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cari@rinckerlaw.com
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In the House Bored? Cari’s Top 3 Tips for Getting Your Estate Plan Organized

As I noted in this video blog, for those looking to accomplish something (important) from home during the COVID-19 stay-at-home order, here are three things that you can do to get your estate planning documents up to date:

Organize Your Documents

One tip is to have an emergency document or “cheat sheet.” That way, all of your key information is readily available for your loved ones to access in case of an emergency. I also advise my clients to have a secure location where they can keep their passwords.

At Rincker Law, we provide all of our clients with a custom estate planning binder. It really doesn’t matter what kind of tool you use to stay organized —  whether it’s a folder, binder, etc. — as long as it allows you to organize your important documents in a way that makes it easy to retrieve them.

Check Your Beneficiaries

Review your retirement accounts, investments, and/or insurance policies to check the beneficiaries. Are the beneficiaries who you think they are? Granted, this is not a fun task, but it needs to be done. Go ahead and contact the providers to make sure that your beneficiaries are correctly named on your accounts.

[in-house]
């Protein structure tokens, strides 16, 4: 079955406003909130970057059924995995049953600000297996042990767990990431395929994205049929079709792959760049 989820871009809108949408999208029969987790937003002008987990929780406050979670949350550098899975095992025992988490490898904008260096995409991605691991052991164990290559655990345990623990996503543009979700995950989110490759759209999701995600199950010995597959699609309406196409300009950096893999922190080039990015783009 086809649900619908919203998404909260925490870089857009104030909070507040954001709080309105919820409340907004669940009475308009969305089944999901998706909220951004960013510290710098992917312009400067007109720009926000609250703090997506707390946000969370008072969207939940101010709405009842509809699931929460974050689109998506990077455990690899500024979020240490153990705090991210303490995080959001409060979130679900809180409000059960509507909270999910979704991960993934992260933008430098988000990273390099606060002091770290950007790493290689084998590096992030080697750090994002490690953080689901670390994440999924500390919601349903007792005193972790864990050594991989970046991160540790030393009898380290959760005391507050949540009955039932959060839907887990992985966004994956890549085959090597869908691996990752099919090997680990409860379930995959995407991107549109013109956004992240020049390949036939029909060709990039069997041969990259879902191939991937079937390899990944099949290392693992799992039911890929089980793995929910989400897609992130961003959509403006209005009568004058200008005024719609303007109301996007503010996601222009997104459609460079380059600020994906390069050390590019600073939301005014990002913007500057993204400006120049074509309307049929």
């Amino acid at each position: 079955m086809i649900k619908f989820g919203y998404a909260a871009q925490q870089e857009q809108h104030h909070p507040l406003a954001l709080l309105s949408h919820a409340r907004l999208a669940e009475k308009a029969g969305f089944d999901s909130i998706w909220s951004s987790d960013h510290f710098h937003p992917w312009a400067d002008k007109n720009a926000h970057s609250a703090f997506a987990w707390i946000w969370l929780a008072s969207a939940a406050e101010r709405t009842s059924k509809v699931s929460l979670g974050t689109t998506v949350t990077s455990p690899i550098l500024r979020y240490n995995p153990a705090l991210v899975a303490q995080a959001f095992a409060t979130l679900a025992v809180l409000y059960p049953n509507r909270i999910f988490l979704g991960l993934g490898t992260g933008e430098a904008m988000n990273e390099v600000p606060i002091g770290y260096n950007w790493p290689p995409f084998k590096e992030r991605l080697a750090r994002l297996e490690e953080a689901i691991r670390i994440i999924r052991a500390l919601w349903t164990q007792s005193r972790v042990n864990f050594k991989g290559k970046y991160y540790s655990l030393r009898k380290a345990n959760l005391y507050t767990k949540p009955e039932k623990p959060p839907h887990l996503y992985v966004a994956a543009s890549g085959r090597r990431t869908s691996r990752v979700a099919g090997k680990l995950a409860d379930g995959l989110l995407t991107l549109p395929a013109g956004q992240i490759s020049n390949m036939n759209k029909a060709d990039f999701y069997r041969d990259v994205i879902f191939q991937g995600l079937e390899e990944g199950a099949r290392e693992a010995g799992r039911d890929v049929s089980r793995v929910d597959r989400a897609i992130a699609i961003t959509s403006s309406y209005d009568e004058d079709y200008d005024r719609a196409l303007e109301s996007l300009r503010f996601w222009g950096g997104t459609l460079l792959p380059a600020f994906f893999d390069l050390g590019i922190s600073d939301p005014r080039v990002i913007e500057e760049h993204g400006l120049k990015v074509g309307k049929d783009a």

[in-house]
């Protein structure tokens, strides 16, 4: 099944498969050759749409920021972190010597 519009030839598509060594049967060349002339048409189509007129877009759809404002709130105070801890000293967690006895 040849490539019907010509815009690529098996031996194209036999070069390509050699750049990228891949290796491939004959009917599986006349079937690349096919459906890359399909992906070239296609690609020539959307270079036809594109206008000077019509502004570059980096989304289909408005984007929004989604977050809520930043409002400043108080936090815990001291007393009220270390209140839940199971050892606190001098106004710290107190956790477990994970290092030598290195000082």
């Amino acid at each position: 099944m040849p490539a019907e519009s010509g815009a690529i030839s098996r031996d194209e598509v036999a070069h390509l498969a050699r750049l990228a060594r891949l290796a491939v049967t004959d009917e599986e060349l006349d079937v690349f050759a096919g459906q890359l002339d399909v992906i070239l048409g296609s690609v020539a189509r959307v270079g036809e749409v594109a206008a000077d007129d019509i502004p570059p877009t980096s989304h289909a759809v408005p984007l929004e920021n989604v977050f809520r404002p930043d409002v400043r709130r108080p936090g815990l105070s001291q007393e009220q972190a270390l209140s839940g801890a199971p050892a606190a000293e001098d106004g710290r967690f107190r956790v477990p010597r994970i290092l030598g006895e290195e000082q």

Update Estate Planning Documents

Be certain that all of your estate planning documents, such as your Powers of Attorney and Last Will and Testament, are up to date. I recommend updating them every two to three years. 

If you don’t have those documents, this is a great time to get them. Attorneys like me are able to virtually meet with clients thanks to Zoom and GoToMeeting. We can get those documents drafted or updated, whether you are in New York or Illinois. There is even electronic notarization at this point, which helps streamline the process.

Revisiting your estate documents is a high-level chore, but it’s one that requires your personal attention. We are here to help you. Contact us today to schedule a consultation with one of our experienced attorneys.

Disclaimer:
"This blog is for informational purposes only and is not intended to create an attorney-client relationship. It is recommended that you speak to an attorney licensed in your jurisdiction before relying on the information in this blog."

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